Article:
3.  Pass custard through a fine sieve, pressing down hard on the solids.  This took quite a bit of "elbow grease."  I ended up using a plastic scraper and pushing the solids against the sieve in a circular motion.  I've included photos above that illustrate the quantity of custard before and after that might be helpful.  Discard solids.  For reference, I was left with about 5 cups of liquid and about 1 1/2 cups of solids.  Whisk in sour cream until smooth.  Let custard cool in an ice bath, then cover and chill for at least 4 hours.

4.  Freeze corn mixture in an ice cream maker according to manufacturer’s directions. Serve with cherry compote (recipe below) on top.

Cherry Compote
Recipe adapted from Bon Appetit
Yield = approximately 3/4 cup

1 cup pitted fresh cherries
1/4 cup Leopold Brothers Tart Cherry Liqueur (you can substitute another cherry liqueur, brandy, or orange juice)
1/8 cup sugar

1.  Bring all ingredients to a boil in a large heavy saucepan; reduce heat to medium-low. Simmer until cherries are softened and start to release juices, about 10 minutes. Using a slotted spoon, transfer cherries to a medium heatproof bowl.

2. Simmer juices until thick enough to coat the back of a spoon, 15–20 minutes. Pour reduced syrup over cherries. Serve warm.


Peach Hand Pies

Driving to meet a friend for a run yesterday, I heard Kim Boyce talk about her hand pies on NPR.  I was already salivating the first time I heard the story, but the same story repeated when I got back in the car after my run and then I knew I needed to make them.

Hand pies are quite an invention.  You get to eat pie, but you don't need a plate or fork and you can even take them to go.  I've made a Cherry Hand Pie before using puff pastry, and I love Ali's Apple Hand Pies with Cheddar Crust, but in the peak of summer peaches seem like the only option.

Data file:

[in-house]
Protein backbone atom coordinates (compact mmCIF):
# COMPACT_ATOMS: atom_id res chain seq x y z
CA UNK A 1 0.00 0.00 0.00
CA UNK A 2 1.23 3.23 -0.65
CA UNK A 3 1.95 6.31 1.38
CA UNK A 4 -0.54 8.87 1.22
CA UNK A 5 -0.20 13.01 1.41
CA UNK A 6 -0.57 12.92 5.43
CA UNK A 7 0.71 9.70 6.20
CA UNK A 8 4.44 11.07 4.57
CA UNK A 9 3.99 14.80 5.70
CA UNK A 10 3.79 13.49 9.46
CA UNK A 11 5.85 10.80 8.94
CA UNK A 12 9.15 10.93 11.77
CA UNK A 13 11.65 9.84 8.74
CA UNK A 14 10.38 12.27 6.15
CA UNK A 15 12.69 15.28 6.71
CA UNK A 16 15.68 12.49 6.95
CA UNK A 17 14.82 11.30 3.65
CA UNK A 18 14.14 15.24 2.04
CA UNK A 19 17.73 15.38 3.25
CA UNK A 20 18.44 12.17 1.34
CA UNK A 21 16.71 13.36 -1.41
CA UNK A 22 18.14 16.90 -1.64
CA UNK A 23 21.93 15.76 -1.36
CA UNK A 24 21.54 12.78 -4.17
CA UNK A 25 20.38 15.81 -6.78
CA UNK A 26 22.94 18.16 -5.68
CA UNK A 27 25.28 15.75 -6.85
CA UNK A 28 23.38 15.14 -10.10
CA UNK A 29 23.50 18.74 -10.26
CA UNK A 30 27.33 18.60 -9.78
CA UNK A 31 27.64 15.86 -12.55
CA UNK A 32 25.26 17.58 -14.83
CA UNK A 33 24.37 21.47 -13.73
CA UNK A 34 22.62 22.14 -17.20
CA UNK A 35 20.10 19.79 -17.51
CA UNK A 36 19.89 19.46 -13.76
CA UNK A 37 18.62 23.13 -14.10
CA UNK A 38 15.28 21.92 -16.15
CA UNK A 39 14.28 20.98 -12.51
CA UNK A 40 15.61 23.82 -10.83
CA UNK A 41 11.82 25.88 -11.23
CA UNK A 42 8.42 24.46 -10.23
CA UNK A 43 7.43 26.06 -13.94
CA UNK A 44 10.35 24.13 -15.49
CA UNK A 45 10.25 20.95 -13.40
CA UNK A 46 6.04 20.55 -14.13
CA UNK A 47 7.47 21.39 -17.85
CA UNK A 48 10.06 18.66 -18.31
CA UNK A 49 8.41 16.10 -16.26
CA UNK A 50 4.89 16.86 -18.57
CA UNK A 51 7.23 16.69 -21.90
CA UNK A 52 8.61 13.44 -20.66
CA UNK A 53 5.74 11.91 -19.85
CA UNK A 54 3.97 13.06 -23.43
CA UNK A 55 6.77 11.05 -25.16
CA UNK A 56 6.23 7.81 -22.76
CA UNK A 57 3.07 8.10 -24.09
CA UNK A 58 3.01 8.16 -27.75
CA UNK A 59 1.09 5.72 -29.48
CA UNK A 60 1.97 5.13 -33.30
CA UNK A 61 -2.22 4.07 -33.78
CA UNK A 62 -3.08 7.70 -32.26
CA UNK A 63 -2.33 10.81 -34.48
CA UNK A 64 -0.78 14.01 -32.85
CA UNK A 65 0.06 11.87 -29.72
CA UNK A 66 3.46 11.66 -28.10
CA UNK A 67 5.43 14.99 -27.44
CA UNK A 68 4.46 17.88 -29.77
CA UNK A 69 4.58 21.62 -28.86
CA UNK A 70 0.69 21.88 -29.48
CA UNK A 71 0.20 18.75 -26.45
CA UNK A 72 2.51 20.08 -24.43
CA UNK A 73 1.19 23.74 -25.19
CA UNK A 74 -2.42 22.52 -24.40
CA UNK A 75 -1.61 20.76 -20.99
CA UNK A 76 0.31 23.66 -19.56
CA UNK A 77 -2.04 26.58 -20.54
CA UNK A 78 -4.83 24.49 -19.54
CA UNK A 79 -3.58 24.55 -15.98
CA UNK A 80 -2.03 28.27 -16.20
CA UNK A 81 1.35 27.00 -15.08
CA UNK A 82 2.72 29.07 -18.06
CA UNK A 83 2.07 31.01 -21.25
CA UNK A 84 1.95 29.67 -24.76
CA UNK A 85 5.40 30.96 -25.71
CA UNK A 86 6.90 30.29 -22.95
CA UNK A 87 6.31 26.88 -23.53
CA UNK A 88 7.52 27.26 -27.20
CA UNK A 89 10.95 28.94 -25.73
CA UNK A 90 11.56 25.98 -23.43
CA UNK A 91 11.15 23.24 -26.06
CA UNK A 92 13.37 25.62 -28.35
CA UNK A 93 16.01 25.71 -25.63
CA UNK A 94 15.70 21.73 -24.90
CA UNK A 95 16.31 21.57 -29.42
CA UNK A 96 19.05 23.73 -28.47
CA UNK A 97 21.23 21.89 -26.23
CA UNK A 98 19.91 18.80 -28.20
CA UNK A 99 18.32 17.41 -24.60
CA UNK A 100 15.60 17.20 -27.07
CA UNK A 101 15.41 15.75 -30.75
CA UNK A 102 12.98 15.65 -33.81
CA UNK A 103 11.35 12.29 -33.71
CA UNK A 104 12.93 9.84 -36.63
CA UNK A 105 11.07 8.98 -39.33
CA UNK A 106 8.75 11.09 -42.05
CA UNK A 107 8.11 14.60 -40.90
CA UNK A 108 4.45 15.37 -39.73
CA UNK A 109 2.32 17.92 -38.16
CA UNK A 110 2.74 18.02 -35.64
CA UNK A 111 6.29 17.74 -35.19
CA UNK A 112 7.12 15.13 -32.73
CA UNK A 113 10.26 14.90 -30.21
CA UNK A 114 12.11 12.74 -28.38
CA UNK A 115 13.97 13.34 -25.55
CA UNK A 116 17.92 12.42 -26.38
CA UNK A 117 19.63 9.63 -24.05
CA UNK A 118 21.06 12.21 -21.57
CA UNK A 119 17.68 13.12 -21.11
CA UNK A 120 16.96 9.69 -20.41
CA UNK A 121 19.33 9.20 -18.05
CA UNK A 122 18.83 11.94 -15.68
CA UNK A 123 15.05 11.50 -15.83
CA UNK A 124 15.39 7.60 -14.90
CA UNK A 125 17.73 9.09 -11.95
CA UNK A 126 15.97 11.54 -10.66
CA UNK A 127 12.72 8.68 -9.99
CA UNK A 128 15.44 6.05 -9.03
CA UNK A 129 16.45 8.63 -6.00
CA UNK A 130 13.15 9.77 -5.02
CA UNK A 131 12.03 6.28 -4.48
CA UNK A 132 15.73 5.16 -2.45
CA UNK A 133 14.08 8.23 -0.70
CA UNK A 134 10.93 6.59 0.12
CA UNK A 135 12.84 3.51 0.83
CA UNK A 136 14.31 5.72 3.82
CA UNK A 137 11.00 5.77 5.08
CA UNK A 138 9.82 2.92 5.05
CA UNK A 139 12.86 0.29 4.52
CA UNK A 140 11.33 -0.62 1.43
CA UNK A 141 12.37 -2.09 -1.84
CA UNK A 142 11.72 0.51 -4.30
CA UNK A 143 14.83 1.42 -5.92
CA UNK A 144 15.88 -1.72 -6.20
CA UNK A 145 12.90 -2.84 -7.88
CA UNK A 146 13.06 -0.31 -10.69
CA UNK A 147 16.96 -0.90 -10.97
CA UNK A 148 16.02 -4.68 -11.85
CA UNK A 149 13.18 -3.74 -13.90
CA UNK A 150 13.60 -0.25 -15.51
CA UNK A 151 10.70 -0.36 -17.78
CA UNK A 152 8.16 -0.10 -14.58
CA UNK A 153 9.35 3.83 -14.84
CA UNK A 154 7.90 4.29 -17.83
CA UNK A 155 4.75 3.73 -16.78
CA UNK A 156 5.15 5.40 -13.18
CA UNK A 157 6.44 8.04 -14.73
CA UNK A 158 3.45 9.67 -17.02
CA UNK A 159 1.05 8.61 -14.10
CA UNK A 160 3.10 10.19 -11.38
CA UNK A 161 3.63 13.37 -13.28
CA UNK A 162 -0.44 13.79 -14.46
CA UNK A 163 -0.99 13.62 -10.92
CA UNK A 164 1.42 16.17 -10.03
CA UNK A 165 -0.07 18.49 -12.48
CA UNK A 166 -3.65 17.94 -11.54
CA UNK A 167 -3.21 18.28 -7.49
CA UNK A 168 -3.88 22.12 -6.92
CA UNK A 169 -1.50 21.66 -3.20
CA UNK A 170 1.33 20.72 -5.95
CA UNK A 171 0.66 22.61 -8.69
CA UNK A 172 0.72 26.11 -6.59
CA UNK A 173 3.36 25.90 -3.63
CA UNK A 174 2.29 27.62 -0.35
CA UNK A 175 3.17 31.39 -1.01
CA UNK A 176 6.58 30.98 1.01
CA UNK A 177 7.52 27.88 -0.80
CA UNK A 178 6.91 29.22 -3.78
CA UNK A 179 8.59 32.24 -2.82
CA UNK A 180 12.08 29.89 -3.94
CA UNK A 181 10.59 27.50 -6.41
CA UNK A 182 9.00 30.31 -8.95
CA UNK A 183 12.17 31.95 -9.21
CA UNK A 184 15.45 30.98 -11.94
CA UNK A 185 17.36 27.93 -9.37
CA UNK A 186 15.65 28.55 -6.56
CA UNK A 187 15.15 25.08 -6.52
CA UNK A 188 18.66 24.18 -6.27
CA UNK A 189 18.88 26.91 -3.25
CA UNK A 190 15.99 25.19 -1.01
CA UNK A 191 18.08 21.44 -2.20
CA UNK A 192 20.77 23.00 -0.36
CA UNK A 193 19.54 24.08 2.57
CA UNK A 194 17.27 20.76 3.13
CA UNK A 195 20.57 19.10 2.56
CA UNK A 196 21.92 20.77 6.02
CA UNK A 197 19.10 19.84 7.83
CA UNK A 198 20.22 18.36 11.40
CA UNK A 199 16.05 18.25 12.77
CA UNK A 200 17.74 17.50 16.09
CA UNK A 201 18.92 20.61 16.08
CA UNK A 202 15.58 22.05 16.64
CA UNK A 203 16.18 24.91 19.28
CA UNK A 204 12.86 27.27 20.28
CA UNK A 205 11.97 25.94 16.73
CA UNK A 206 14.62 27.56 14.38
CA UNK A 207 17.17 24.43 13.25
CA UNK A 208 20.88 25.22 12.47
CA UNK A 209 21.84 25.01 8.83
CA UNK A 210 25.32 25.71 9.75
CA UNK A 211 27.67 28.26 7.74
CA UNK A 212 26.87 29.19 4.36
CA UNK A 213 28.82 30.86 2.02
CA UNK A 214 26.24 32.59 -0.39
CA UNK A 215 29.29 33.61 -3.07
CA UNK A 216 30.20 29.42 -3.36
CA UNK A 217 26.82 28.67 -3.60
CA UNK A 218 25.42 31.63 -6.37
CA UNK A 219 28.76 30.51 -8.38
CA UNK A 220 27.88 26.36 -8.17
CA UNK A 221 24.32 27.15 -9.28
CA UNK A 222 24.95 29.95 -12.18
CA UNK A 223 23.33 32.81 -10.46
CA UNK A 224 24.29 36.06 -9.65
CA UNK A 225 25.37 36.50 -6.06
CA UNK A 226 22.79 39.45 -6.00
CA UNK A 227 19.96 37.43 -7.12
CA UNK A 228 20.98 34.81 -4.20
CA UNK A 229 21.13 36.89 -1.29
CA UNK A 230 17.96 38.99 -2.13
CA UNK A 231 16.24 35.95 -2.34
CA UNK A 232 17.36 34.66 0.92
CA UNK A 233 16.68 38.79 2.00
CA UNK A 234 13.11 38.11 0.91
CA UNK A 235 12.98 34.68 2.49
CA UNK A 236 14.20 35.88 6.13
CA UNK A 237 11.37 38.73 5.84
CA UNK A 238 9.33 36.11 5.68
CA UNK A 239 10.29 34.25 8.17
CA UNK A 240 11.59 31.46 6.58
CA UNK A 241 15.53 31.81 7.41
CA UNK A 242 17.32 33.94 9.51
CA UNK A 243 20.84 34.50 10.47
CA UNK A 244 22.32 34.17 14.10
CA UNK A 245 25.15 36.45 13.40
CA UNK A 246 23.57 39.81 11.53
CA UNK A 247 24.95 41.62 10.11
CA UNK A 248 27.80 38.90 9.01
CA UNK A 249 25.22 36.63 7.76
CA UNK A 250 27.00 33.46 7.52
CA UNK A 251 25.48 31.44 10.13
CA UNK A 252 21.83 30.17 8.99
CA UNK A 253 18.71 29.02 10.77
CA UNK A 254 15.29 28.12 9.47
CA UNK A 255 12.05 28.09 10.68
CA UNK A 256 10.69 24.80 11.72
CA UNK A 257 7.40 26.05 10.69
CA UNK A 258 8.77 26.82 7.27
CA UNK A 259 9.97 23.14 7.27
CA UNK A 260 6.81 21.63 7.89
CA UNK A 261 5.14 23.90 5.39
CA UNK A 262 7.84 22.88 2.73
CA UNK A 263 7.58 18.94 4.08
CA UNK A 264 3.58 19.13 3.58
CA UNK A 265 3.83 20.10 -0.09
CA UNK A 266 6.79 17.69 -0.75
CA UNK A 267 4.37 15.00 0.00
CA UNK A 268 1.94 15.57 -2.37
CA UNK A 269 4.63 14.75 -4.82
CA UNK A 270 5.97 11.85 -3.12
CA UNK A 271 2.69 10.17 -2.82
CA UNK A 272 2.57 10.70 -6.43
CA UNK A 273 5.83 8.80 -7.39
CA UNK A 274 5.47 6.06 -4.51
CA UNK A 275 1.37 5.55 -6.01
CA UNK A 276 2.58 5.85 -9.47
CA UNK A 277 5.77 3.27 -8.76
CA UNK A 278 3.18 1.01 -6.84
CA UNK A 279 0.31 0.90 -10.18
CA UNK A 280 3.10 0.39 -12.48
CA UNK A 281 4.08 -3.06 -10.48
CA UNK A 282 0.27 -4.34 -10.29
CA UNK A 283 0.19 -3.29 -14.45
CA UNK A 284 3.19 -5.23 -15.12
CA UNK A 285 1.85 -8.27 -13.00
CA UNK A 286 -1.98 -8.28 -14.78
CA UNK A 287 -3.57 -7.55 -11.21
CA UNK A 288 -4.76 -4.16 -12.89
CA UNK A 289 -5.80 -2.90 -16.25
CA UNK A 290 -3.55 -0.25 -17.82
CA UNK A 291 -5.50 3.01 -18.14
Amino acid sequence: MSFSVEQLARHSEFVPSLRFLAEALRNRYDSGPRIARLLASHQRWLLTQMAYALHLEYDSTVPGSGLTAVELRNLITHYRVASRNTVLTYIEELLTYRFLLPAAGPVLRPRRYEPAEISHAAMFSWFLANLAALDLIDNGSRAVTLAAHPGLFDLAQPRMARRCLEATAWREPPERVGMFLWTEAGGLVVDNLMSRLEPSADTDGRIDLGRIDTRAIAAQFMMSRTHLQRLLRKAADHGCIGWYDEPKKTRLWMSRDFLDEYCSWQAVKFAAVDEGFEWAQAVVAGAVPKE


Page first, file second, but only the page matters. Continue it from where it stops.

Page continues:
This recipe calls for making your own puff pastry.  The end result is a flaky, buttery crust that is absolutely worth the work and time involved (the actual work is limited, but you have to let the dough chill a few times).  If you are short on time, you can certainly make the filling and use store bought puff pastry, but this crust is worth making from scratch - just note that you need to start a day ahead of when you want to serve the pies. 

When it comes to the filling, what I love about this recipe is the addition of jam to the filling mixture.  The jam adds flavor and thickens the filling.  And speaking of filling, every time I make hand pies, I attempt to stuff as much filling as possible into the pie, which always backfires.  This time I exercised restraint and I'd advise you to as well... there will still be plenty of fruit inside and your pies will actually stay sealed!

Peach Hand Pies
Adapted from Kim Boyce at Bakeshop via NPR
Yield = 12 hand pies

Pie Dough
About 5 cups (600 grams) all-purpose flour
6 tablespoons (60 grams) sugar
1 tablespoon (10 grams) kosher salt
500 grams (about 1 pound - 4 sticks)) unsalted butter, cut into 1/2-inch pieces
3/4 to 1 1/4 cups ice-cold water

2 pounds ripe peaches (approximately 6) (I had about 2 cups of filling leftover, too)
1/2 cup peach or apricot jam
2 tablespoons sugar

1 egg, whisked well